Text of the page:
Shares of Medtronic (MDT) have been volatile and have closely followed market conditions: The stock has not entirely recovered yet since climbing above $42 in mid-May 2011. The shares have a dividend yield of 2.4%. The company's financials are strong with $15 billion in sales, 80% gross margin, and 20% net income. Cash flow reached $3.7 billion in 2011, down 10% compared to 2010. Medtronic sales should increase further with the approval of a new stent back in February 2011. The drop in the stock price in June 2011 was related to a senate investigation launched against the company regarding the non-disclosure of serious complications related to one of Medtronic's spine surgery products. The company's major competitors include Boston Scientific (BSX), with a much lower revenue of $7 billion, along with St. Jude Medical (STJ) with $6 billion. Medtronic has the highest sales growth (around 6%) versus Boston Scientific, which has a negative growth of close to 8%. Medtronic still has the highest EPS at around $3, whereas its P/E (around 13) is lower than the industry average (around 23). Therefore, shares of Medtronic still have room to rise above current levels. I recommend buying shares of Medtronic, due to the combination of new product introductions and financial strength.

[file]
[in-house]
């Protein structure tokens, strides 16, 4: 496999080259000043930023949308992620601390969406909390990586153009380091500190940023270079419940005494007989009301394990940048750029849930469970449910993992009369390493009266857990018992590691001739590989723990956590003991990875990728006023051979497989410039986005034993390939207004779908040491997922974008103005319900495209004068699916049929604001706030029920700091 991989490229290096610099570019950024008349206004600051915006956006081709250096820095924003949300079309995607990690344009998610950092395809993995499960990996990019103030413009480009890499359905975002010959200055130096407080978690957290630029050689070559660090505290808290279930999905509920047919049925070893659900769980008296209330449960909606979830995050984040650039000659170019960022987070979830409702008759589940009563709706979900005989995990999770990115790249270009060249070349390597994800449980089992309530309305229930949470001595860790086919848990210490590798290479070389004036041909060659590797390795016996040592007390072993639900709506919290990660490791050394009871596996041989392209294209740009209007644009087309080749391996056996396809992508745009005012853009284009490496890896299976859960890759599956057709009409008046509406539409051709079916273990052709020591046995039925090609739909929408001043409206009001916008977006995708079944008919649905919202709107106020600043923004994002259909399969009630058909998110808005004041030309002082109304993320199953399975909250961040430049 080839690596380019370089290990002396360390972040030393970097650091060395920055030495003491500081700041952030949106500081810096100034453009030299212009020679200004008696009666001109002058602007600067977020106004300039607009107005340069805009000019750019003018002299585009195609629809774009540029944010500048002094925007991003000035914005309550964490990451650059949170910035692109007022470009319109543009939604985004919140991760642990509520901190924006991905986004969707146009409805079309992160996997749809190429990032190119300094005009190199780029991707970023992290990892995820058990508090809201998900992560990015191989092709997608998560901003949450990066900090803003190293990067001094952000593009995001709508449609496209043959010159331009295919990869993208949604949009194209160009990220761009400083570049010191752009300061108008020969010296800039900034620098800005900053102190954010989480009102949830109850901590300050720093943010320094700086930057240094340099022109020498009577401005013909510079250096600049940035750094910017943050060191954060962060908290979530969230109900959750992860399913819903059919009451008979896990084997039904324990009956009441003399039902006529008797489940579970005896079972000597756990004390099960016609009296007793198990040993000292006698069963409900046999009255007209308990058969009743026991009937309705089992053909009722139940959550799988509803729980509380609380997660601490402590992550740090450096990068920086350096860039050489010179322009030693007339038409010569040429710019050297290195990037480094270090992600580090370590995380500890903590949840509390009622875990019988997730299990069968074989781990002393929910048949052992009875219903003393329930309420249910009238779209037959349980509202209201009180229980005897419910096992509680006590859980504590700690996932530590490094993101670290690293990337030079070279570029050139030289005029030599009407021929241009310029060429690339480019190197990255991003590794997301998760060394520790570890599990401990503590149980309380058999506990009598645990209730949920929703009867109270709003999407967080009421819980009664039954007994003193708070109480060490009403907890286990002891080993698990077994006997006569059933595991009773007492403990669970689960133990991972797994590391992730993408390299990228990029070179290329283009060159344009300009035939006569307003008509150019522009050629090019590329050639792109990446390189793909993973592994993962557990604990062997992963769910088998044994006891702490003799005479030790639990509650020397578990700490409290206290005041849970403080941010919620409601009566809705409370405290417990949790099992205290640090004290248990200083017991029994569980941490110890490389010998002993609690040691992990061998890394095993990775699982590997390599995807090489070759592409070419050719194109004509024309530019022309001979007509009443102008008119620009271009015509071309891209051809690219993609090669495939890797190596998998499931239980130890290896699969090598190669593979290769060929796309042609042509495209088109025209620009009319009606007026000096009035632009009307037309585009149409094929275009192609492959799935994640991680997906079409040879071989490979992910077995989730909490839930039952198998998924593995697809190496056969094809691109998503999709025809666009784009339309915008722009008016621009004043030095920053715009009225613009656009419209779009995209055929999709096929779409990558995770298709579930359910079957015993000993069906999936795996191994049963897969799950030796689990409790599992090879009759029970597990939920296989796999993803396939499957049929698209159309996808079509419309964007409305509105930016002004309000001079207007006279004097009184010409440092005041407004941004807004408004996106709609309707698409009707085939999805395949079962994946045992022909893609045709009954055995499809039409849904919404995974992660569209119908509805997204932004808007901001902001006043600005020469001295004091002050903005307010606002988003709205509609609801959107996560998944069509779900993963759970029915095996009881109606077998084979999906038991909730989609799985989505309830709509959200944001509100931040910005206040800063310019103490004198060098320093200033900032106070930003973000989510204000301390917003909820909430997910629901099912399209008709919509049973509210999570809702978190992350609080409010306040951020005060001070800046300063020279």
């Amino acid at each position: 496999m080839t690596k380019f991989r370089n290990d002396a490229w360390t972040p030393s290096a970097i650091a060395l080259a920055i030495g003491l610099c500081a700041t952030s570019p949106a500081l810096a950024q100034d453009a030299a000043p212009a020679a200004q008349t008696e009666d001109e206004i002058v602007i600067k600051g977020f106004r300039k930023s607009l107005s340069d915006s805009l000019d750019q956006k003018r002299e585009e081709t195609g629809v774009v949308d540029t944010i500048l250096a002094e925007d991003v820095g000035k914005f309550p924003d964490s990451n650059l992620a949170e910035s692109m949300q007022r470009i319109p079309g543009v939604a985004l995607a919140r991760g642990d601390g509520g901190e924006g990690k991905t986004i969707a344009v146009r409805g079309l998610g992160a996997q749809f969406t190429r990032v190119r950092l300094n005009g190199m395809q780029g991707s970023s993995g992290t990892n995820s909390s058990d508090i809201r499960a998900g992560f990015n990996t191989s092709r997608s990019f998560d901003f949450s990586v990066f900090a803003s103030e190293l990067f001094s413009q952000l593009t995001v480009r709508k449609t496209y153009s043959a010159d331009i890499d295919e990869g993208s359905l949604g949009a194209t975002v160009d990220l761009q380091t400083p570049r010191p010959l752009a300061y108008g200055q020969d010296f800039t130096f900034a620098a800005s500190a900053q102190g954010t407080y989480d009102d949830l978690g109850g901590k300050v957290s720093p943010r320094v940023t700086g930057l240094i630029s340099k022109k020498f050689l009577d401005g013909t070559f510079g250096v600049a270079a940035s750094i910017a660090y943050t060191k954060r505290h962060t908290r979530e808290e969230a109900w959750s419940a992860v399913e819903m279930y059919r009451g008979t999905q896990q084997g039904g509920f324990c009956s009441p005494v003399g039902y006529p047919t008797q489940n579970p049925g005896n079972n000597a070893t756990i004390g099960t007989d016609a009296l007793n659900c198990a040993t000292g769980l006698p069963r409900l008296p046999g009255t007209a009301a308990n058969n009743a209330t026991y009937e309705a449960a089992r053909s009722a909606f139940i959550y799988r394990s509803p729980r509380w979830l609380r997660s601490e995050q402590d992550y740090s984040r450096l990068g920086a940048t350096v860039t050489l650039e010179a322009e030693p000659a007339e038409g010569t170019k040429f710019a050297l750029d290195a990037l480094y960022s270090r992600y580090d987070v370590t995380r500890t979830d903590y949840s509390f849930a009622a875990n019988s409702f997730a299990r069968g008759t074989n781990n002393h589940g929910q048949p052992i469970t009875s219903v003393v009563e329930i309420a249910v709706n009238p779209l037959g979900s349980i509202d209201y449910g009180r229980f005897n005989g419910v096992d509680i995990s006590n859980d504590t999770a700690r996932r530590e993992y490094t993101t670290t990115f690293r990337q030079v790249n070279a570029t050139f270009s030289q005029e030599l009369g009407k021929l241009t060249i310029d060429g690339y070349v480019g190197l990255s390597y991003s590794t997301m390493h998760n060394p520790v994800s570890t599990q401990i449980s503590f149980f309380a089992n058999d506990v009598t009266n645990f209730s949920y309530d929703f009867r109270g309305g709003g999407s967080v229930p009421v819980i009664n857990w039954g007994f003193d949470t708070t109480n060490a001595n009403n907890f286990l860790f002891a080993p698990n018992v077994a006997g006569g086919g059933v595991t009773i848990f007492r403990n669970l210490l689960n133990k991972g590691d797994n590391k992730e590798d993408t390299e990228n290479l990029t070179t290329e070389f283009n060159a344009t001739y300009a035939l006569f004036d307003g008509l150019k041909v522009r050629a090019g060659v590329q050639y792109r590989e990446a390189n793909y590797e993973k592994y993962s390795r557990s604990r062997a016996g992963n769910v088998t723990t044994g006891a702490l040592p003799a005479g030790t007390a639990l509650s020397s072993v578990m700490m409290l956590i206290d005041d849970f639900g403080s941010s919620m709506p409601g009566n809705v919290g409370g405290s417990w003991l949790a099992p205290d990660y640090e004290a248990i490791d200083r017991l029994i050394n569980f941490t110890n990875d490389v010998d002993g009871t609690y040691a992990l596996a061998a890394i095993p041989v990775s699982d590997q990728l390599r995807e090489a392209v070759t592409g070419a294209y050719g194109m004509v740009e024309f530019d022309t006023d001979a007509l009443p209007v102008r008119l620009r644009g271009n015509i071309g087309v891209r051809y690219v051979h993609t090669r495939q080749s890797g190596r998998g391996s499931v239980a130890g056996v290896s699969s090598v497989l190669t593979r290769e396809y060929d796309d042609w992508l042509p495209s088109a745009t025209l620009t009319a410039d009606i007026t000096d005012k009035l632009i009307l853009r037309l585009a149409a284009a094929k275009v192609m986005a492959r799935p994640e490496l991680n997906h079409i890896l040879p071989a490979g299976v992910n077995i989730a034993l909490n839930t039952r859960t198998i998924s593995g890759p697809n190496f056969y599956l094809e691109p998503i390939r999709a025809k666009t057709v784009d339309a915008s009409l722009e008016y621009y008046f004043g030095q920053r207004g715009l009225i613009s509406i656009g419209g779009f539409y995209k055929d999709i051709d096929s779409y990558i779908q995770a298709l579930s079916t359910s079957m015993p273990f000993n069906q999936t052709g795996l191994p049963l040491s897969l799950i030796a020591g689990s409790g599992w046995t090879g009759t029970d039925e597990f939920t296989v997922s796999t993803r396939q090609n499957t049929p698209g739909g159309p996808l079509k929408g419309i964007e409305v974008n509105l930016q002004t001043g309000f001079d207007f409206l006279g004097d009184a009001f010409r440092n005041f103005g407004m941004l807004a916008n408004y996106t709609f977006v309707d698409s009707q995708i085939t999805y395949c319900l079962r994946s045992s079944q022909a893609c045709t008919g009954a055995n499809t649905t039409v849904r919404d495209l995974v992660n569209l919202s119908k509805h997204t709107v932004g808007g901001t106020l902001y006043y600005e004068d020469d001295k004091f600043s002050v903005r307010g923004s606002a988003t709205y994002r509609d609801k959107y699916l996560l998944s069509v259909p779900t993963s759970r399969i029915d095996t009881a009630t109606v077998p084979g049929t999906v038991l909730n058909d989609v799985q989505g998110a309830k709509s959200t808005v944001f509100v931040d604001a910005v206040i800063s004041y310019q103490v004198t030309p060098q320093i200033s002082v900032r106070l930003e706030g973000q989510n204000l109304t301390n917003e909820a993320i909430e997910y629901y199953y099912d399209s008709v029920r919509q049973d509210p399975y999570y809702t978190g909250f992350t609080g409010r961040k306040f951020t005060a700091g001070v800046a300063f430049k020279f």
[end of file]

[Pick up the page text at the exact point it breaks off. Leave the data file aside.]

Zimmer Holdings (ZMH) currently produces a dividend yield of 1.2%. The stock climbed above $65 until May 2011, then declined until the end of 2011. Since then, shares have been trying to recover.
The company's financials are very strong and 2012 is expected to top analysts' estimates. With a steady $4 billion in sales and 75% gross margin, these numbers were up 5.5% compared to 2010. The company had significant product introductions- hip and knee devices -and I expect them to pay off in 2012. The firm's major competitors are Stryker (SYK), Biomed and Depuy. Stryker boasts higher sales ($8 billion) and similar profitability. While both companies have very similar P/E around 15, Zimmer's EPS is around $4 compared to $1 for Stryker. I believe the company's EPS will continue to grow and its P/E should catch up to equal the industry average (around 23). While Zimmer holdings is also under investigation by the senate for non-disclosure about its hip and knee devices, it acquired two companies within a very short timeframe.
I believe the company will continue to expand its portfolio through acquisitions, thus increasing its EPS and P/E, giving higher returns to investors. I strongly recommend buying the stock.
The healthcare and medical device sector is very sensitive and prone to risks related to government regulations. However, those companies which adopt a global strategy, have good management, and show strong innovation will generally have higher returns. Investors should always assess the risks before buying stocks in these sectors.